[Mailman-Users] Wondering how long to send messages
John W. Baxter
jwblist at olympus.net
Sat Aug 28 16:35:21 CEST 2004
On 8/27/2004 17:40, "Brad Knowles" <brad at stop.mail-abuse.org> wrote:
> At 6:37 PM -0400 2004-08-26, Mike wrote:
>> Wondering if anyone has a sense how long a message takes to send before I
>> can make changes to the membership list. The concern is if I make changes to
>> the subscriber list too quickly (remove them), then those folks may not get
>> the message.
> The answer is -- it depends. A fast machine on a fast network
> with all recipients who are likewise on fast machines attached to
> fast networks, and with relatively few users, may be completely
> delivered in a few minutes. But there could always be stragglers
> that are minutes, hours, or even days behind.
But it doesn't matter when the messages get delivered. Removing an address
from the list does not reach out into the Internet and snatch back the
message that is on its way.
What matters is how the Mailman code gathers the addresses a particular
message is to be delivered to, and what it's doing while it sends out the
message to those addresses.
Does the code open the list once, obtain the addresses it needs (the
non-digest, not-no-mail, not duplicate filtered, etc) and then do its thing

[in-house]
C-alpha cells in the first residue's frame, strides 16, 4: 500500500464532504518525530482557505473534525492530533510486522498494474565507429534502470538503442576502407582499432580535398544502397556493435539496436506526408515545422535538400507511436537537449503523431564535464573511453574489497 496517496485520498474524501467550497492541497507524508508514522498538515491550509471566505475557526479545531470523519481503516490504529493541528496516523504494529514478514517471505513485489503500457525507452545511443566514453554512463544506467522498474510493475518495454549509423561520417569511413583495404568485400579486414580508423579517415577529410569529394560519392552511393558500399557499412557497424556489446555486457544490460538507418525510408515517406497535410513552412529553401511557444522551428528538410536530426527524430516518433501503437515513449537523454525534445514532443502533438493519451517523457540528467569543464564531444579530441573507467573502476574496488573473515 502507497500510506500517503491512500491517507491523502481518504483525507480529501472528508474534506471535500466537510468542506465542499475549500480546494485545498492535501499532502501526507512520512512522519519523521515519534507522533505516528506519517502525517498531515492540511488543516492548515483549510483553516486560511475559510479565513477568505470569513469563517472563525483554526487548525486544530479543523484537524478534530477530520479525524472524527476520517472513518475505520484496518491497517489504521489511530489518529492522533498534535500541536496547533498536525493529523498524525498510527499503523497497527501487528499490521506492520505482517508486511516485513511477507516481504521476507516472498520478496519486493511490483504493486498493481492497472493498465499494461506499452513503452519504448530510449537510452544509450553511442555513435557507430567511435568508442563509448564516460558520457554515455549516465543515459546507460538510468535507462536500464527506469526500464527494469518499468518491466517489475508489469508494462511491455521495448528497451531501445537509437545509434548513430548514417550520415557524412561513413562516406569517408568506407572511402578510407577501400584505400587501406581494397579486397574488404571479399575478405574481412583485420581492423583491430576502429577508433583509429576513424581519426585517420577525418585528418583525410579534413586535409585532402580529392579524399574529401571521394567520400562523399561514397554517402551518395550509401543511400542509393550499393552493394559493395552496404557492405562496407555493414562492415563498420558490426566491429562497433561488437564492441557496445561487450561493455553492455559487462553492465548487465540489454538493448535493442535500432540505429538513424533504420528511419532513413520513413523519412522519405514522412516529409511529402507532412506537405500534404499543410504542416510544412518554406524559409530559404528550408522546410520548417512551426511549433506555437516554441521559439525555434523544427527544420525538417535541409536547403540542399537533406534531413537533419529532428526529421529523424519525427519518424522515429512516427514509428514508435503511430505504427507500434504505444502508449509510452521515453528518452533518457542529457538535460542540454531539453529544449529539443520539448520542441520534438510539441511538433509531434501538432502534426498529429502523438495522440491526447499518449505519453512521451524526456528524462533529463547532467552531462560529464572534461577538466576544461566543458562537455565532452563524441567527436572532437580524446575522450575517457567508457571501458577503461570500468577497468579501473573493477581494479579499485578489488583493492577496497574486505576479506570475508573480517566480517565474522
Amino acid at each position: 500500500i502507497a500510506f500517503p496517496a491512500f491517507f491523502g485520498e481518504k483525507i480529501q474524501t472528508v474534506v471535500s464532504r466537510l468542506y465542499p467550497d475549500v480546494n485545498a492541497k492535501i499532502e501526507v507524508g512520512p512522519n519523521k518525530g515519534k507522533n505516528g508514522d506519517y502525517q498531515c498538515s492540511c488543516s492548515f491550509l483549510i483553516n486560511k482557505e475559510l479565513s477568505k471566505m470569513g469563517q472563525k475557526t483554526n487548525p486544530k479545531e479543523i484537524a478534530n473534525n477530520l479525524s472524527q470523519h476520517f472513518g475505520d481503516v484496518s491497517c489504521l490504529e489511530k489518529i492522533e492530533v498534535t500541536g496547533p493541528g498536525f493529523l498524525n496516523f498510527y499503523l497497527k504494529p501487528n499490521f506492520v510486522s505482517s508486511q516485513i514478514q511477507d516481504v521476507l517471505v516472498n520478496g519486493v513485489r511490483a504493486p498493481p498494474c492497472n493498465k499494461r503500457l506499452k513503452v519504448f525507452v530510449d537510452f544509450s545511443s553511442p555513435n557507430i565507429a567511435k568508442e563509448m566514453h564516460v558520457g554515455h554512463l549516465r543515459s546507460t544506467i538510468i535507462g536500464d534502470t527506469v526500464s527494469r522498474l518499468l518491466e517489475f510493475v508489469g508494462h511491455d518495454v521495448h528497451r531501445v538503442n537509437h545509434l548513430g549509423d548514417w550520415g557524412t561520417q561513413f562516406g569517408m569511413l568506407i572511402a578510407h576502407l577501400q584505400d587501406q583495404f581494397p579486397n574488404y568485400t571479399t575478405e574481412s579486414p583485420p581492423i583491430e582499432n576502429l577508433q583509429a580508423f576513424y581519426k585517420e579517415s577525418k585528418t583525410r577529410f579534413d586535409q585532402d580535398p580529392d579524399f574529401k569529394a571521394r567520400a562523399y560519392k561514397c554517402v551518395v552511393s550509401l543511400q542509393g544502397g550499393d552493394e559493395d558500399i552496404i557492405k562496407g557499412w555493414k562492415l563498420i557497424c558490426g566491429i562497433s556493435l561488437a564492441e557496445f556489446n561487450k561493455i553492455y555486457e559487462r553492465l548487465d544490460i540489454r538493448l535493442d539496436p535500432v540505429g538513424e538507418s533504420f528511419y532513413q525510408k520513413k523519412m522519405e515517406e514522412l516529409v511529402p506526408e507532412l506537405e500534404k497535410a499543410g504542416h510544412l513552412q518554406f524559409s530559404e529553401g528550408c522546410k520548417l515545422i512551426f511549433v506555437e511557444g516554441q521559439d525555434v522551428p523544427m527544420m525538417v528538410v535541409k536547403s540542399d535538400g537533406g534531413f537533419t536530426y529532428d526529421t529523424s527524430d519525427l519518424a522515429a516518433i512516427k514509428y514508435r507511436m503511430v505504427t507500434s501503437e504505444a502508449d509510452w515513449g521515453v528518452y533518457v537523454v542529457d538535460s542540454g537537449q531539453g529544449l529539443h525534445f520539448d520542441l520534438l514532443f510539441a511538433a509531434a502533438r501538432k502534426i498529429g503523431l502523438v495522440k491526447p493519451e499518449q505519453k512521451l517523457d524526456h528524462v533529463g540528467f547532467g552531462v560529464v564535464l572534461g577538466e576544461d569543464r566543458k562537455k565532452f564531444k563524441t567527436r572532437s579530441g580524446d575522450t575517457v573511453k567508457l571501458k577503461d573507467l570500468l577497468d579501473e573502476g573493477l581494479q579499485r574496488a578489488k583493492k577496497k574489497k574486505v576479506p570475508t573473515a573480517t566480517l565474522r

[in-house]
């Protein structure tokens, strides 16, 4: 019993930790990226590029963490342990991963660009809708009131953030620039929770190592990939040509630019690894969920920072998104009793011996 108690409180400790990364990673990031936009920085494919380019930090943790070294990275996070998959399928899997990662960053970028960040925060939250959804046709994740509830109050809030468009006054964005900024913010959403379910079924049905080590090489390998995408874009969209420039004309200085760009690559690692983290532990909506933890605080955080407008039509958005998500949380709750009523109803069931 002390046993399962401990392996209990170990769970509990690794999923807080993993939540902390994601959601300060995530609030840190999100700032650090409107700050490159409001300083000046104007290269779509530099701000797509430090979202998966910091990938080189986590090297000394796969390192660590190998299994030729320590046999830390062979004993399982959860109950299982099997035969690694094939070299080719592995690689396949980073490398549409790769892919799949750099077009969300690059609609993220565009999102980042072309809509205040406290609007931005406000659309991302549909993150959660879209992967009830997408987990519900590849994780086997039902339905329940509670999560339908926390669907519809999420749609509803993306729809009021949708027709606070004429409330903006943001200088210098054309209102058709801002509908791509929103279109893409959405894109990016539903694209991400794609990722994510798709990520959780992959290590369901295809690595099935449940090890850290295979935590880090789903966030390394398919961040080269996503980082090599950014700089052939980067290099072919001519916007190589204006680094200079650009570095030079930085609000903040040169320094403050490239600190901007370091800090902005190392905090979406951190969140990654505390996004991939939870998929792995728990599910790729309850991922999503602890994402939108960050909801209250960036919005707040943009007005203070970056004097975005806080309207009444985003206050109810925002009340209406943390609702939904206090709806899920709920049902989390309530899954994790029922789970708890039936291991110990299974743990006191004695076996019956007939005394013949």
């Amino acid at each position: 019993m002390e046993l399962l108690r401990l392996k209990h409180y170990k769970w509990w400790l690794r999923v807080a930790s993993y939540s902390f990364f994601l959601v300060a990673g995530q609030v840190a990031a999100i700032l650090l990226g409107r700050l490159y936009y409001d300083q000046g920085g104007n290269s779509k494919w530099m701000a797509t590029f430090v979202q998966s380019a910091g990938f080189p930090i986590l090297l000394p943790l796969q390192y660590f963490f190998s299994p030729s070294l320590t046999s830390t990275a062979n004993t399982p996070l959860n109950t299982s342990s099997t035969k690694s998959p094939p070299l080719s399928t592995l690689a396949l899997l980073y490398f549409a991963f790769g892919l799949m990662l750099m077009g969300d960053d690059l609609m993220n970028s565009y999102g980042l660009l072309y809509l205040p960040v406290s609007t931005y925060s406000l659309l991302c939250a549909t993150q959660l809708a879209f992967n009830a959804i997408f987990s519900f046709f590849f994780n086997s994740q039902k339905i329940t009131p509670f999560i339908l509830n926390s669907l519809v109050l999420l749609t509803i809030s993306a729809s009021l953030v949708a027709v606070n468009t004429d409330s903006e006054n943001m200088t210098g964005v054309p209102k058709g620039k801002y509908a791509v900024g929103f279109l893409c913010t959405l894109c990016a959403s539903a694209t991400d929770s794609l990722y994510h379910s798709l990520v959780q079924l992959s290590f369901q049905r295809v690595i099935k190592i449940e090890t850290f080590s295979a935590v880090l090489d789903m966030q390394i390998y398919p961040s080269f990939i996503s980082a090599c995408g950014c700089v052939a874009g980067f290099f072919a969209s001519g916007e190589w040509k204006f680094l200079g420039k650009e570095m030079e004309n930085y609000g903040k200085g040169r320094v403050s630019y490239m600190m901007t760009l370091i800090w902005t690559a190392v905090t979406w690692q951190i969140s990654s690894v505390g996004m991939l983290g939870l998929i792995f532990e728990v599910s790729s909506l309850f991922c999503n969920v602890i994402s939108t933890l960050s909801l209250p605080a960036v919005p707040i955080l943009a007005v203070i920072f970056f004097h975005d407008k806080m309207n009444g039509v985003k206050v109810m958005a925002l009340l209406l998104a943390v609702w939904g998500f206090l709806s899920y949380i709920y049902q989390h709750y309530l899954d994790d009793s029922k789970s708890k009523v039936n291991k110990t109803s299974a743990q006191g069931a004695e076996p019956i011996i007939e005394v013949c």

without regard to the list object on disk, or does it keep peeking into the
object on disk while it's emitting messages.
Without looking at the code, my guess is it is more like the former than the
latter. A quick look at the code suggests that's the case (the code which
sends out a message gets the recipients pre-cooked from an object).
In that case, the questions are
is the list locked while the gathering takes place?
if not, how long does the gathering take?
Once the addresses are gathered up (or the list is locked for gathering),
the list membership can be changed without worry...the worst that will
happen is that a bounce will come back related to an address not on the list
when the bounce comes.
If the code keeps peeking at the list object on disk, then what matters is
how long it takes to get the message to the SMTP server to which we submit
the messages. That time can be read from the smtp log, and provides an
upper bound. I doubt one needs to wait that long. It's longer if Mailman
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